The ACA is a landmark legislative move toward securing the right to health for Americans, even though it does not refer to such a right. Nevertheless, it theoretically grants access to essential healthcare for all citizens. (2) In other nations, improved access to healthcare has rested largely on judicial and legislative acknowledgement of the universal right to health. Courts in the United States, however, have uniformly rejected any assertion of this principle. This Article queries whether healthcare reform advocates should tailor their efforts to the uniquely American refusal to recognize social and economic rights, or continue to push the United States to acknowledge the existence of a right to health. In other words, rights rhetoric may not be the most efficient way to advance individual and population health, given the constitutional structure, political tone, and judicial precedent that currently define U.S. health policy.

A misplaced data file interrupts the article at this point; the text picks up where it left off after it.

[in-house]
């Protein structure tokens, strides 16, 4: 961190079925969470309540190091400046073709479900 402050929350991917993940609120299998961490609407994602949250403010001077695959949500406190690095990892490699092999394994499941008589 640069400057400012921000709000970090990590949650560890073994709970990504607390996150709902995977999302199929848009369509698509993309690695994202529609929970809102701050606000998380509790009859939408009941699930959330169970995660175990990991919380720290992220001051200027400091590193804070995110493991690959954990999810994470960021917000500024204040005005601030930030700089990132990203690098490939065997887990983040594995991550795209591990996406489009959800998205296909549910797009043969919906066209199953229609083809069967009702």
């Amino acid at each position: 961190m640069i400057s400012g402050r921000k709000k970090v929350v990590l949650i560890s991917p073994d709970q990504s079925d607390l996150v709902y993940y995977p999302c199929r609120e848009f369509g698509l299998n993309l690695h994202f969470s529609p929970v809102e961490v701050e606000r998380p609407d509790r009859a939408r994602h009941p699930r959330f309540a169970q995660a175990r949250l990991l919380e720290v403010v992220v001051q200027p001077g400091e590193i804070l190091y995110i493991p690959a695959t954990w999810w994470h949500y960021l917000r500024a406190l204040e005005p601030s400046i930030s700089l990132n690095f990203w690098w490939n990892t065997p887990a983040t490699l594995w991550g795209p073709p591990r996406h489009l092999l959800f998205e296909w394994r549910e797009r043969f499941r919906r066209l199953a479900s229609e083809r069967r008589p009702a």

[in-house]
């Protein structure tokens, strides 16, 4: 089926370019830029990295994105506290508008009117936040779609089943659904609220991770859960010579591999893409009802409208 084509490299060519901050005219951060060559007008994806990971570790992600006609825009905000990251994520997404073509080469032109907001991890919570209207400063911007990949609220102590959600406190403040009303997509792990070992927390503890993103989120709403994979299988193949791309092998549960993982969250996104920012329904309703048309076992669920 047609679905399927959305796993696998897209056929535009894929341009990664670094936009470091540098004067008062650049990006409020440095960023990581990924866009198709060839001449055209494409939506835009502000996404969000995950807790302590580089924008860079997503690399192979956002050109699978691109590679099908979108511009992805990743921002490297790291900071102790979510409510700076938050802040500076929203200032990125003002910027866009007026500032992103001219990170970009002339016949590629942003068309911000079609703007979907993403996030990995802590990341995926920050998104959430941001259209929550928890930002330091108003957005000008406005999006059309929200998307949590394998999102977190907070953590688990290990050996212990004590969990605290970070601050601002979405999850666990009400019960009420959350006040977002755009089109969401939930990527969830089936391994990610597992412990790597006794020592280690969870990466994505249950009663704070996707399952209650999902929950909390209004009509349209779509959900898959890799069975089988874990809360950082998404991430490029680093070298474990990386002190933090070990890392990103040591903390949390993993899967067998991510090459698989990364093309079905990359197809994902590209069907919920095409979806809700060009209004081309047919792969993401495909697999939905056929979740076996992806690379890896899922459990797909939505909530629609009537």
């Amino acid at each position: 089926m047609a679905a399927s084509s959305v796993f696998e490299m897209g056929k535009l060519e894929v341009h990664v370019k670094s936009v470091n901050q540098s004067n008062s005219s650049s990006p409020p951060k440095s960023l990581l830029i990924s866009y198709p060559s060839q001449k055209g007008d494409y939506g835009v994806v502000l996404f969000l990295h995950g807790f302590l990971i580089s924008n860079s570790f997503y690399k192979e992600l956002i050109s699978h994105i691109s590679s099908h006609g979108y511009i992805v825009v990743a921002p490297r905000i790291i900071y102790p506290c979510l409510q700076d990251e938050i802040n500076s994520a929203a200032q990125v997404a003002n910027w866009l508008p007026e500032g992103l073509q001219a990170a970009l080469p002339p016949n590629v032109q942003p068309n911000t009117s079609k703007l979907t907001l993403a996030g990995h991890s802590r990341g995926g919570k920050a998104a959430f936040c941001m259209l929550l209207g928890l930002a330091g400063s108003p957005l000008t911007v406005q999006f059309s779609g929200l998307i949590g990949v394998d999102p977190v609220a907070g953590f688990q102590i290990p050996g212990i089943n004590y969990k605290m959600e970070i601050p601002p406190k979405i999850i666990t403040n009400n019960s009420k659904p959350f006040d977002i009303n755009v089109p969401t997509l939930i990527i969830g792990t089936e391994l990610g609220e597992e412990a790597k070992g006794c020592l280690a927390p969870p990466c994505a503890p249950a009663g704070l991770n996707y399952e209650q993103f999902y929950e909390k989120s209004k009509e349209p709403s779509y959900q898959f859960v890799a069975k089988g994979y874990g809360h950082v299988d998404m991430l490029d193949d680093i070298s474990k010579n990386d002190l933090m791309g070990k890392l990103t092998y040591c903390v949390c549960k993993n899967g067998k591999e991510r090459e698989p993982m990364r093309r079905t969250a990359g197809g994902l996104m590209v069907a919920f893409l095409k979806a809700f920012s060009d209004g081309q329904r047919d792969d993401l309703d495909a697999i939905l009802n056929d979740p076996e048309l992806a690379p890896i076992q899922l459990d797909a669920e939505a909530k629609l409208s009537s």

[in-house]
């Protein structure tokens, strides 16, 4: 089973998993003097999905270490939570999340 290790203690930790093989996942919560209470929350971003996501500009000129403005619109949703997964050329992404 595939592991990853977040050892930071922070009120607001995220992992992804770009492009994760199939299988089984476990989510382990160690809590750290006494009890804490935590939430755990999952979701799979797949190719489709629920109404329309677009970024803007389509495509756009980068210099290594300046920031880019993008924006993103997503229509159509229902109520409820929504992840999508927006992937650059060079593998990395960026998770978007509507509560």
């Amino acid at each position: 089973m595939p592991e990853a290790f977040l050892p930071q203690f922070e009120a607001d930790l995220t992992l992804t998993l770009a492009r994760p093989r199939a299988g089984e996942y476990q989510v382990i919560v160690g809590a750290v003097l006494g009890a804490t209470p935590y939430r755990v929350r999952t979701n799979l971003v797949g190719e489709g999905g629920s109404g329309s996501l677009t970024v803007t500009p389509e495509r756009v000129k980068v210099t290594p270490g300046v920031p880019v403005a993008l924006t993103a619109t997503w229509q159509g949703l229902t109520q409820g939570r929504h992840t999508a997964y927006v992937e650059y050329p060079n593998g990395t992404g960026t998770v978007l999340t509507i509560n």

The Universal Declaration of Human Rights (UDHR) first declared an international right to health in 1948. (3) Subsequent international instruments, including, among others, (4) the International Covenant on Economic, Social and Cultural Rights, implemented this right. (5) Regional instruments, (6) as well as most states undergoing constitutional construction since the UDHR, include a right to health as a tenant of human rights. (7)